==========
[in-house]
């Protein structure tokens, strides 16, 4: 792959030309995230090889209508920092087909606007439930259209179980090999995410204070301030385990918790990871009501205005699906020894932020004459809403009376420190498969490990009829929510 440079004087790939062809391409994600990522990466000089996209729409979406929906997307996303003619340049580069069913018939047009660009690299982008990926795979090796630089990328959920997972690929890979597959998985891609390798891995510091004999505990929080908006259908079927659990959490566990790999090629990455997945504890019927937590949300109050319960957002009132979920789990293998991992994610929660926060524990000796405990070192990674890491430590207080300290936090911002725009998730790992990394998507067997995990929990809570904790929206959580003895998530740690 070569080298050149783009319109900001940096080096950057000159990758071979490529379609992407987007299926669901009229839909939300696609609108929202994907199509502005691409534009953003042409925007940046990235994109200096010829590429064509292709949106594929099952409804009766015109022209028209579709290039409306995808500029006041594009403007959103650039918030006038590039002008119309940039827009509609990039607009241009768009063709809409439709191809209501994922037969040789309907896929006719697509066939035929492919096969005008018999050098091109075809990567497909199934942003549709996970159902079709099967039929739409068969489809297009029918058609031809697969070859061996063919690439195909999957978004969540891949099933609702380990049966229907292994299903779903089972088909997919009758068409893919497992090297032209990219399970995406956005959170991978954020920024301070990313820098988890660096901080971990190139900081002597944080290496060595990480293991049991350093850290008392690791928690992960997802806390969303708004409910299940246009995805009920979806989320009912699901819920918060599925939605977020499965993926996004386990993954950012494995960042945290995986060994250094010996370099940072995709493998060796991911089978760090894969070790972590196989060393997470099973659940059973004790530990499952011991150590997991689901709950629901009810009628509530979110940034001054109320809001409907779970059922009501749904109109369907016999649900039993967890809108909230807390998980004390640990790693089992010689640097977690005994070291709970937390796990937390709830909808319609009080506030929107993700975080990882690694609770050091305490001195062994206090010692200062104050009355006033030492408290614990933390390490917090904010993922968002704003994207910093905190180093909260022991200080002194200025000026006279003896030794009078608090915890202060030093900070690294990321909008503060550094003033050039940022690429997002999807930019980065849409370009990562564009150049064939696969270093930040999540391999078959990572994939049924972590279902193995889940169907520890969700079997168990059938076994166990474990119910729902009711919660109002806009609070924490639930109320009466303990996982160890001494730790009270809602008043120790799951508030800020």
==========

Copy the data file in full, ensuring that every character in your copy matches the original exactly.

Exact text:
[in-house]
């Protein structure tokens, strides 16, 4: 792959030309995230090889209508920092087909606007439930259209179980090999995410204070301030385990918790990871009501205005699906020894932020004459809403009376420190498969490990009829929510 440079004087790939062809391409994600990522990466000089996209729409979406929906997307996303003619340049580069069913018939047009660009690299982008990926795979090796630089990328959920997972690929890979597959998985891609390798891995510091004999505990929080908006259908079927659990959490566990790999090629990455997945504890019927937590949300109050319960957002009132979920789990293998991992994610929660926060524990000796405990070192990674890491430590207080300290936090911002725009998730790992990394998507067997995990929990809570904790929206959580003895998530740690 070569080298050149783009319109900001940096080096950057000159990758071979490529379609992407987007299926669901009229839909939300696609609108929202994907199509502005691409534009953003042409925007940046990235994109200096010829590429064509292709949106594929099952409804009766015109022209028209579709290039409306995808500029006041594009403007959103650039918030006038590039002008119309940039827009509609990039607009241009768009063709809409439709191809209501994922037969040789309907896929006719697509066939035929492919096969005008018999050098091109075809990567497909199934942003549709996970159902079709099967039929739409068969489809297009029918058609031809697969070859061996063919690439195909999957978004969540891949099933609702380990049966229907292994299903779903089972088909997919009758068409893919497992090297032209990219399970995406956005959170991978954020920024301070990313820098988890660096901080971990190139900081002597944080290496060595990480293991049991350093850290008392690791928690992960997802806390969303708004409910299940246009995805009920979806989320009912699901819920918060599925939605977020499965993926996004386990993954950012494995960042945290995986060994250094010996370099940072995709493998060796991911089978760090894969070790972590196989060393997470099973659940059973004790530990499952011991150590997991689901709950629901009810009628509530979110940034001054109320809001409907779970059922009501749904109109369907016999649900039993967890809108909230807390998980004390640990790693089992010689640097977690005994070291709970937390796990937390709830909808319609009080506030929107993700975080990882690694609770050091305490001195062994206090010692200062104050009355006033030492408290614990933390390490917090904010993922968002704003994207910093905190180093909260022991200080002194200025000026006279003896030794009078608090915890202060030093900070690294990321909008503060550094003033050039940022690429997002999807930019980065849409370009990562564009150049064939696969270093930040999540391999078959990572994939049924972590279902193995889940169907520890969700079997168990059938076994166990474990119910729902009711919660109002806009609070924490639930109320009466303990996982160890001494730790009270809602008043120790799951508030800020």